The 200-acre site in Cordova Hills is better suited to the university's long-term vision, Presutti said. "It's on a beautiful knoll," he said, and the planned development is slated to have open space and biking trails in addition to residential, commercial and recreational space.
"It's a pretty piece of land and as the area continues to grow, the university can think creatively about what it needs," said Jonathan Brown, president of the Sacramento-based Association of Independent California Colleges and Universities. Two hundred acres is a good footprint for a university, Brown said. "Good sized" means 75 to 250 acres, he said. The University of the Pacific in Stockton has 150 acres.
University of Sacramento will bring an international presence to Sacramento's educational lineup, Brown said. A second master's degree program, the Global Leadership MBA, is expected to kick off downtown in September 2008. It will link with an internationally known MBA program in Mexico City and the Management Institute of Paris.
Three years to campus ground breaking is a very aggressive timetable.
Conwy and other landowners with tentative designs on 6,000 acres east of Rancho Cordova city limits have filed to be part of the city's sphere of influence, but it's too early to tell whether the development will be annexed into the city or remain under county jurisdiction, Alvarado said. He's working with both.
The Conwy property has vernal pools and wetlands, but they could remain in the project as educational tools if the federal government and local planning officials agree to the notion, said Conwy spokeswoman Michelle Smira.
There are no plans to develop 413 acres outside the urban services boundary, including land north of the Kiefer landfill, Smira said. Conwy is in preliminary discussions with an adjacent landowner about purchasing another 846 acres north of the existing parcel, she added.
Grant Line Road is slated to become a major artery that connects Folsom, Rancho Cordova and Elk Grove. That would be a boon for the university, which is expected to draw students from throughout the region and beyond.
"The development plan is conceptual," Alvarado said. "But the region has a once-in-a-lifetime opportunity to create a master-planned development with a university as a significant component."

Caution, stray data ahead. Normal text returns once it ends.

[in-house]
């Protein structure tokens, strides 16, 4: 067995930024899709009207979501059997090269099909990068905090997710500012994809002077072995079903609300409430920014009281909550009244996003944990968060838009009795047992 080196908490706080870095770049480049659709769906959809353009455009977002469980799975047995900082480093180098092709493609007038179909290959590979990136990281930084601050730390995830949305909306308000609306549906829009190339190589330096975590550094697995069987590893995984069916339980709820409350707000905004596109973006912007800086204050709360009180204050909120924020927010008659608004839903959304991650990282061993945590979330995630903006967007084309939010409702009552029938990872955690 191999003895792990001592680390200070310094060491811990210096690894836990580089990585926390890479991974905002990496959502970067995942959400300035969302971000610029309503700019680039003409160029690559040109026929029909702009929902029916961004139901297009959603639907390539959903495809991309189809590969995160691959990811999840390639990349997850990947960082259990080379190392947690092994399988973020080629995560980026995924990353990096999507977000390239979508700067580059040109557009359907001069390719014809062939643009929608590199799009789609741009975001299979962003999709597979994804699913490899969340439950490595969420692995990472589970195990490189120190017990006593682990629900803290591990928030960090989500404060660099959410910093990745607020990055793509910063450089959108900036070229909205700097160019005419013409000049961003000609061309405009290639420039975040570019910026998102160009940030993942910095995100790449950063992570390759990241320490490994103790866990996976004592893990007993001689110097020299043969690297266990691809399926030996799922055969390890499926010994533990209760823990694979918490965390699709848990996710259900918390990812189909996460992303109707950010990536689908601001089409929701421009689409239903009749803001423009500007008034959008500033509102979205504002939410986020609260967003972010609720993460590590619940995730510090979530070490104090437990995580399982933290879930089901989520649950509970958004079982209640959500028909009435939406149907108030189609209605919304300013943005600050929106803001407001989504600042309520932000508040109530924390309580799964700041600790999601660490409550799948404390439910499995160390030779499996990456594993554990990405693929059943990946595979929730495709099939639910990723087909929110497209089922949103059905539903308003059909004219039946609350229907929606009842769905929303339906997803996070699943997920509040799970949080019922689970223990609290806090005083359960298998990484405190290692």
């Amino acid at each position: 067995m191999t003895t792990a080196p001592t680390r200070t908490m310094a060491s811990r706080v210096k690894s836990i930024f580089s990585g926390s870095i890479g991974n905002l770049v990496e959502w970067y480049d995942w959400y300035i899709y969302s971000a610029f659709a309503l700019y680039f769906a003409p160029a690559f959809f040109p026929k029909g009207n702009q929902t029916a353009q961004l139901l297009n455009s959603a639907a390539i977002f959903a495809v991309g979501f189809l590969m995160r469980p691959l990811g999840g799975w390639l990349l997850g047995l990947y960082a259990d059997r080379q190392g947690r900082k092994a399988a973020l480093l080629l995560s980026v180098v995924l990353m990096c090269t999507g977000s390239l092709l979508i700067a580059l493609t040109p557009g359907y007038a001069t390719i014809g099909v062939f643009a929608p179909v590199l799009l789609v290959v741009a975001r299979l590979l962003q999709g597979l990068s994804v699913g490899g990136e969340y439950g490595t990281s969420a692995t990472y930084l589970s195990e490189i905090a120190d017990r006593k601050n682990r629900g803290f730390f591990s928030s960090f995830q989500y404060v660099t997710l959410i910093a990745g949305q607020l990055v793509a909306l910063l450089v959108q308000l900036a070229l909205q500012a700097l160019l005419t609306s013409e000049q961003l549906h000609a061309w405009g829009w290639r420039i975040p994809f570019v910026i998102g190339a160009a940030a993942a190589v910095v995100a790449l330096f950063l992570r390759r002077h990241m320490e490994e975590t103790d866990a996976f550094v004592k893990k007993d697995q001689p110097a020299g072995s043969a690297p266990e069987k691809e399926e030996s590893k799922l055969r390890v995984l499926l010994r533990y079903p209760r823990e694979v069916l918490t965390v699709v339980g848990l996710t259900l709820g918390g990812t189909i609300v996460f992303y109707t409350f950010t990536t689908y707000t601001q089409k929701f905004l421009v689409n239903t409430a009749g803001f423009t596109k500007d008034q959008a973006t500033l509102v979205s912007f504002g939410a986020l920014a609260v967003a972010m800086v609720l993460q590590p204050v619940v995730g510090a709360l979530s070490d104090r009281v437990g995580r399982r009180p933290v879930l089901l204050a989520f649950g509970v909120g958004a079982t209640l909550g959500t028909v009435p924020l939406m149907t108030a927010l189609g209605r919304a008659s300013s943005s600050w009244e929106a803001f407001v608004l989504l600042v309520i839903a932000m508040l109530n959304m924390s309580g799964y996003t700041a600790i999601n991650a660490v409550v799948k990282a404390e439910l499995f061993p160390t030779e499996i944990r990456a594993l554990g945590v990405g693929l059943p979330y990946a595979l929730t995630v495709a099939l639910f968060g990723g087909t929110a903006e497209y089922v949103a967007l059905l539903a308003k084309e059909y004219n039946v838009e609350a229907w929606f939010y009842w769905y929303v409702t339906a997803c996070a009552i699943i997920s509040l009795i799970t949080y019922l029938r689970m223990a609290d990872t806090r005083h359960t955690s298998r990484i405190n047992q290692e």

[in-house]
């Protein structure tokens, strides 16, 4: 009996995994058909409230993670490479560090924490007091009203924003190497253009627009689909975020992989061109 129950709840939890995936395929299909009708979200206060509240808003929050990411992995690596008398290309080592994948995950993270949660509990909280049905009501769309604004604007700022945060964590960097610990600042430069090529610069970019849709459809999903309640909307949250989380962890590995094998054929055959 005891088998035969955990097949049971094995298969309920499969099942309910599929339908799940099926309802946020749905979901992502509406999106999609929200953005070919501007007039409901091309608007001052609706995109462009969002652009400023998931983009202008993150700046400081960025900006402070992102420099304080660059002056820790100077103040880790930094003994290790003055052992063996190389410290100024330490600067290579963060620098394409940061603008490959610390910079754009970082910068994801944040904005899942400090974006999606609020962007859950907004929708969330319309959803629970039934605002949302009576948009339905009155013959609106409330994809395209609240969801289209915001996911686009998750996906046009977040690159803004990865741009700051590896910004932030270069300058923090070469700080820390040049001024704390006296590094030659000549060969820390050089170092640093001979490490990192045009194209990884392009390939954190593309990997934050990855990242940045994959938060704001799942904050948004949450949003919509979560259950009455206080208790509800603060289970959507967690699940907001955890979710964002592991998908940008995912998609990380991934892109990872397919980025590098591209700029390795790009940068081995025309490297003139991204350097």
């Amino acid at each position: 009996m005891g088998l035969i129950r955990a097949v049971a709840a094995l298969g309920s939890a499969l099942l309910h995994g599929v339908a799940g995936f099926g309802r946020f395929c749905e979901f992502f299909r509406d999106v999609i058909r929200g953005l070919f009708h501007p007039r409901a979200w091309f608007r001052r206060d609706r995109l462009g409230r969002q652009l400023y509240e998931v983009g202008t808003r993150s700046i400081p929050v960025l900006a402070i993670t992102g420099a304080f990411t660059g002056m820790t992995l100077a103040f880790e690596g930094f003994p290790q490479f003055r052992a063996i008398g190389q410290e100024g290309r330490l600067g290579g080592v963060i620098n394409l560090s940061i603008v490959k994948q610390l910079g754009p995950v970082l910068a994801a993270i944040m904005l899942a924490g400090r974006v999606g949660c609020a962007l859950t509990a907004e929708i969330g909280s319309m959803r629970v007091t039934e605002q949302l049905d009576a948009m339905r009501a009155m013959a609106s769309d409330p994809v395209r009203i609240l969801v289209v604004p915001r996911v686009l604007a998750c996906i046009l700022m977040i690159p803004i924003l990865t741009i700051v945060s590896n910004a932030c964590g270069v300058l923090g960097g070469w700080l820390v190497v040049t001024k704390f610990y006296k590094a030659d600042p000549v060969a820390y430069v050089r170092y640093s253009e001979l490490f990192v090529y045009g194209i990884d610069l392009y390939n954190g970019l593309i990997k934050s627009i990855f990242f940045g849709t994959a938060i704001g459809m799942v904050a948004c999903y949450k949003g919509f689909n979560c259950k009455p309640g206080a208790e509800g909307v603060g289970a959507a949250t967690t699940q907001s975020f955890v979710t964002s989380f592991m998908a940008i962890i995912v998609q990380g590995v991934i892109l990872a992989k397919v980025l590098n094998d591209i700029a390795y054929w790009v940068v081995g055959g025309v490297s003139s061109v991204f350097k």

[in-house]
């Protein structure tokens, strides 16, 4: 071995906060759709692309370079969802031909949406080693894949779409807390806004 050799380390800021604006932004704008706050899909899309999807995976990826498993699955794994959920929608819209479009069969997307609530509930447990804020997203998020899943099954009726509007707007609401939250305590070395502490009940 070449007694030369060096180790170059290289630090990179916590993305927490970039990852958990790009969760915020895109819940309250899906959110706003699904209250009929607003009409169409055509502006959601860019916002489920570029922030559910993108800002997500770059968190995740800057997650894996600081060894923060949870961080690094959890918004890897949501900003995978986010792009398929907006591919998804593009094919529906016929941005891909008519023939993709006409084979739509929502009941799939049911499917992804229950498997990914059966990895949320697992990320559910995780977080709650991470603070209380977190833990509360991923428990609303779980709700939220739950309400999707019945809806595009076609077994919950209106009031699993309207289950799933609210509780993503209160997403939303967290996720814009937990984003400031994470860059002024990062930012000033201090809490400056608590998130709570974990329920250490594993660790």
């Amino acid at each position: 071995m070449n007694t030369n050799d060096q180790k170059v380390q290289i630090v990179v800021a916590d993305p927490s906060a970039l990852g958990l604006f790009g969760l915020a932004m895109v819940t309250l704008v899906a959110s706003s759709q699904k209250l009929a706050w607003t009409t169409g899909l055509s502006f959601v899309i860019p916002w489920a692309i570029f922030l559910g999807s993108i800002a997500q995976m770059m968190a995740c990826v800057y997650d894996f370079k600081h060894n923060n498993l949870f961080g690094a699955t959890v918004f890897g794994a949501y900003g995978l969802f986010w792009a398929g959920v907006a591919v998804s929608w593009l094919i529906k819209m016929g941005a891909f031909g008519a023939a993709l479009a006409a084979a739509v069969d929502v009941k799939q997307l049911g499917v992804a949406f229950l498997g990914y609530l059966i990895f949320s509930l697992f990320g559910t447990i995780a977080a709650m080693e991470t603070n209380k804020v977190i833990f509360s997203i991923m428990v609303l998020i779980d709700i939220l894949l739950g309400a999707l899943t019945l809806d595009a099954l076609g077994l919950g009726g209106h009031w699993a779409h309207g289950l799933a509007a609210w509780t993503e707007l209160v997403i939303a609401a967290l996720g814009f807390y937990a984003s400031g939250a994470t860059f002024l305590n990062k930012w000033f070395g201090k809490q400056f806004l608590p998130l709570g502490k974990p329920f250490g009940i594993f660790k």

Race out of the gate
The folks at Mather aren't giving up.
"We are disappointed University of Sacramento has decided to look elsewhere," said Sacramento County economic development director Paul Hahn. "We are much farther along in the entitlement process than where they are headed and we still hope to find a four-year private university to step into their shoes."
The county is talking to other "interested players," he said, declining to name schools.
Centex Homes, the development partner that participated in talks with the University of Sacramento and has exclusive negotiating rights with Sacramento County for a planned master development at Mather, says that project is much farther along.
"It's a race to see who gets it first," said Brian Bergfalk, vice president for land acquisition and entitlement at Centex Homes. "Infrastructure? Cordova Hills doesn't have any," he said.
Sacramento County Supervisor Don Nottoli applauded the University of Sacramento for its decision to locate in the region and said the opening at Mather provides an opportunity for more.
"They need to look at all aspects of their decision to have a university here long term, and a private developer offered some favorable terms," Nottoli said.
As to Mather, the county is still working with Centex on development of the southeastern portion of the former Air Force base -- and will try to land another university, Nottoli said.
"If we can double up and get another, we're all the better for it."